Must be hell to have to ride your bike in this beautiful weather. Or perhaps the lush and comfortable 67-degree fall in Chicago acts as a small consolation for the harsh and brutal realities that the cyclist must endure every day, dished out by the cruel wretches of the world who drive cars. Or, at least that's what you'd think if you can read body language.
About a week ago, I found myself on a backstreet in Ravenswood, trailing a cyclist without a helmet riding on old-style ten speed with a courier bag slung over his back. It appeared to me that he didn't know I was there while we were both approaching the upcoming stop sign. I say he didn't know I was there because it seemed he was off in his own world, daydreaming while riding, and was clearly hearing-impaired from the huge Beats headphones he had on. Being the (sometimes) nice and courteous guy that I am, I figured I'd just give him a heads-up that I was there. So I tooted my horn lightly.
Guess I should have known better. Not that I expected a waive from the cyclist, nor did I expect him to stop and say thank you, but I didn't expect him to give me the one-finger salute in a long, protracted, five-second long flip-off accompanied by a scornful face.
Suddenly I was the bad guy, and apparently an archetype that embodied everything that is wrong with society, at least in the eyes of this self-proclaimed roadhog radical. I had become "The Man" and perhaps a symbol of an oppressive oil-oligarchy, hellbent on usurping all that is good by bumping this free-spirited city cyclist off the road.
All I did was try to be safe and tell this pedantic, pedaling nitwit I was there and that I had safety in mind. I wasn't being a bully. And I wasn't trying to crush Che Guevara's hard-fought freedoms into the abyss of suppression. But that didn't matter. Frankly, I wanted to take the extra large cup of hot Dunkin Donuts coffee I was sipping and lob it out the window at his greasy, pointy little head.
Sure, I am overreacting a bit. And probably so because this isn't the first time I've been flipped off by a self-righteous bicycle rider who was not sharing the road. For as tolerant and supportive the City of Chicago and its residents have both become of cyclists --installing bike lanes, and vocally advocating bicycle use throughout the city-- sometimes I wonder if the most avid bicycle users here have ceased to be tolerant of everyone else who uses the road, regardless of their means of transportation.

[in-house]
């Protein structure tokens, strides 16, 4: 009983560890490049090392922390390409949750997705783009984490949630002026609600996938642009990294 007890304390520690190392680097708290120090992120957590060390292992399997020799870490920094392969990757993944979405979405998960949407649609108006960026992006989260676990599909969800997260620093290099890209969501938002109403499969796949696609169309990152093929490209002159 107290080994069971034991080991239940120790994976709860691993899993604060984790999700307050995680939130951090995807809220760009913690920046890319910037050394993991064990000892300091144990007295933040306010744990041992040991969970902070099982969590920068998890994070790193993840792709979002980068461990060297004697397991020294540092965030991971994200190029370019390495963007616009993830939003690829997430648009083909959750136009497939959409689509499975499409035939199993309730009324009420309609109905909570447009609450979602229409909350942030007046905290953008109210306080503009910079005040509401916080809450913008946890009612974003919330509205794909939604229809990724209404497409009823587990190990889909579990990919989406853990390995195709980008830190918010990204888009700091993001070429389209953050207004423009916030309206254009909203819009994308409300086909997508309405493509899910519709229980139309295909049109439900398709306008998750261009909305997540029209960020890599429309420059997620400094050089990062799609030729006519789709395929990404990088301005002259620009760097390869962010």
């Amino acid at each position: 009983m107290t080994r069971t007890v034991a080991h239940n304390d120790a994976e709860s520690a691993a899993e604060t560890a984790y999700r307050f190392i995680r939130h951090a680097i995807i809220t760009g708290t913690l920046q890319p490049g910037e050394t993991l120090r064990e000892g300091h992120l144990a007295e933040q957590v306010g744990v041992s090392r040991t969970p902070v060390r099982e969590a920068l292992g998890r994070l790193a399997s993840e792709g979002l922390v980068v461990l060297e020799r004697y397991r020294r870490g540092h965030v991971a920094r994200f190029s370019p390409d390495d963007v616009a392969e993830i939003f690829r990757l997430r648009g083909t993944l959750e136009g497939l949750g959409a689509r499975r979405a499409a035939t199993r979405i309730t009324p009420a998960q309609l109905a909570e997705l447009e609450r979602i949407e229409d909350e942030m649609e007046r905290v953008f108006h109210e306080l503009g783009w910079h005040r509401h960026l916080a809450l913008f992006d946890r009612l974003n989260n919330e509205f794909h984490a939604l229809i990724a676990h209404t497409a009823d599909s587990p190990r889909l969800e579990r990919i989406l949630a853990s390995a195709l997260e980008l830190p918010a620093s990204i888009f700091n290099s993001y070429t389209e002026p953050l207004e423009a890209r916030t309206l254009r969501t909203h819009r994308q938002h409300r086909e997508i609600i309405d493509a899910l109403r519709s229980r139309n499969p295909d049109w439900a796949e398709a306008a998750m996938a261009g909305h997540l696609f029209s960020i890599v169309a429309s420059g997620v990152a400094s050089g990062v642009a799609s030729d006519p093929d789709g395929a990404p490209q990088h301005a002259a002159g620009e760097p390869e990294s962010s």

Believe me, I get it. I own a bike. I know how good bikes are for the environment, and I know safety is on every bike rider's mind. Within reason I try to get around the city as much as possible by foot, bike, or public transit every day. But I do own a car and use sometimes I use it. And, believe it or not that doesn't make me a bad person. Sounds silly, but I feel like I have to say to both the professional bike messenger and the dedicated amateur user the following: I am not your enemy.
Believe me, I get it. I'm not trying to kill you. Or worse yet, suppress you.
Regardless of what reason, now I'm reminded that certain bicyclists have it in for me every time I get on the road, whether it is in the car or while dodging them in trying to cross the street by foot. We're lucky, I suppose, that Che Guevara the Cyclist and his ten speed aren't exactly a danger to me in my Honda Pilot. It's unlikely that, were he to take out his psychological aggression with force and ram me into the curb, that I'd sustain injury. That is, unless these mutineers-on-bicycles are harboring some secret counter-suppression weapons that I don't know about.
That said, Cyclists of The World, I'm not asking for much, so let's make a deal. Tone down the animosity against drivers like me, I'll remember not to disturb you when you are riding your bike, jamming to a great song with your headphones on. Better yet, don't flip me off, and I won't fantasize about throwing hot coffee at you.
Andy Frye writes about sports and life here and for ESPN.com. He sometimes rides a bike and hasn't ever killed anyone.